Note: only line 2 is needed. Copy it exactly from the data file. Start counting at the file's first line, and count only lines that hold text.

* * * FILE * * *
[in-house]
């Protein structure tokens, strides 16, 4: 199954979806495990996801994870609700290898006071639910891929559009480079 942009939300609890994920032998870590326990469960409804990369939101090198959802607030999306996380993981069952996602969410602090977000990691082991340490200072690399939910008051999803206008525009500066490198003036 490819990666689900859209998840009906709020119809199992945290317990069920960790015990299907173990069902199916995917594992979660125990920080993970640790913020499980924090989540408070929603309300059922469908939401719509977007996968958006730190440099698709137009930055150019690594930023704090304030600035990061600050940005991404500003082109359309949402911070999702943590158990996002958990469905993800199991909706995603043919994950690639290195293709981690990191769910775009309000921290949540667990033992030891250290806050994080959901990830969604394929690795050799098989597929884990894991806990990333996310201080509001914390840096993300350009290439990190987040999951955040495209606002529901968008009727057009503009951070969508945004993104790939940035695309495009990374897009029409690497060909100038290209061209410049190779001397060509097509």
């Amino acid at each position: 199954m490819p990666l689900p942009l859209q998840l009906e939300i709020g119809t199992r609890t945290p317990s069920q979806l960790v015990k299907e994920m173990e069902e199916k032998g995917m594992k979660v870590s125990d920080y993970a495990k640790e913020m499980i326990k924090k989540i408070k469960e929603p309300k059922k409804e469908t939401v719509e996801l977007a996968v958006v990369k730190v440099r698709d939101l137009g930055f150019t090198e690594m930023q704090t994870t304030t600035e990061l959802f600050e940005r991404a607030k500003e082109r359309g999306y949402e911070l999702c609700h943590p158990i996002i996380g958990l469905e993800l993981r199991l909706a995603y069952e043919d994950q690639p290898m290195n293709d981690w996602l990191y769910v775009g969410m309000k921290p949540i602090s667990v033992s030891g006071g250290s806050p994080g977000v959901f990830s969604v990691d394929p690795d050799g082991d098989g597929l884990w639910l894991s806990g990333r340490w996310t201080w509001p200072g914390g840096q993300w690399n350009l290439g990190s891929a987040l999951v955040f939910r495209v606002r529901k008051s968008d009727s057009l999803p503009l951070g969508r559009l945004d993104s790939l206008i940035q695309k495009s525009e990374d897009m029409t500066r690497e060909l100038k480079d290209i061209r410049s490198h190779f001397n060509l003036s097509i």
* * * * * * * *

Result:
């Protein structure tokens, strides 16, 4: 199954979806495990996801994870609700290898006071639910891929559009480079 942009939300609890994920032998870590326990469960409804990369939101090198959802607030999306996380993981069952996602969410602090977000990691082991340490200072690399939910008051999803206008525009500066490198003036 490819990666689900859209998840009906709020119809199992945290317990069920960790015990299907173990069902199916995917594992979660125990920080993970640790913020499980924090989540408070929603309300059922469908939401719509977007996968958006730190440099698709137009930055150019690594930023704090304030600035990061600050940005991404500003082109359309949402911070999702943590158990996002958990469905993800199991909706995603043919994950690639290195293709981690990191769910775009309000921290949540667990033992030891250290806050994080959901990830969604394929690795050799098989597929884990894991806990990333996310201080509001914390840096993300350009290439990190987040999951955040495209606002529901968008009727057009503009951070969508945004993104790939940035695309495009990374897009029409690497060909100038290209061209410049190779001397060509097509």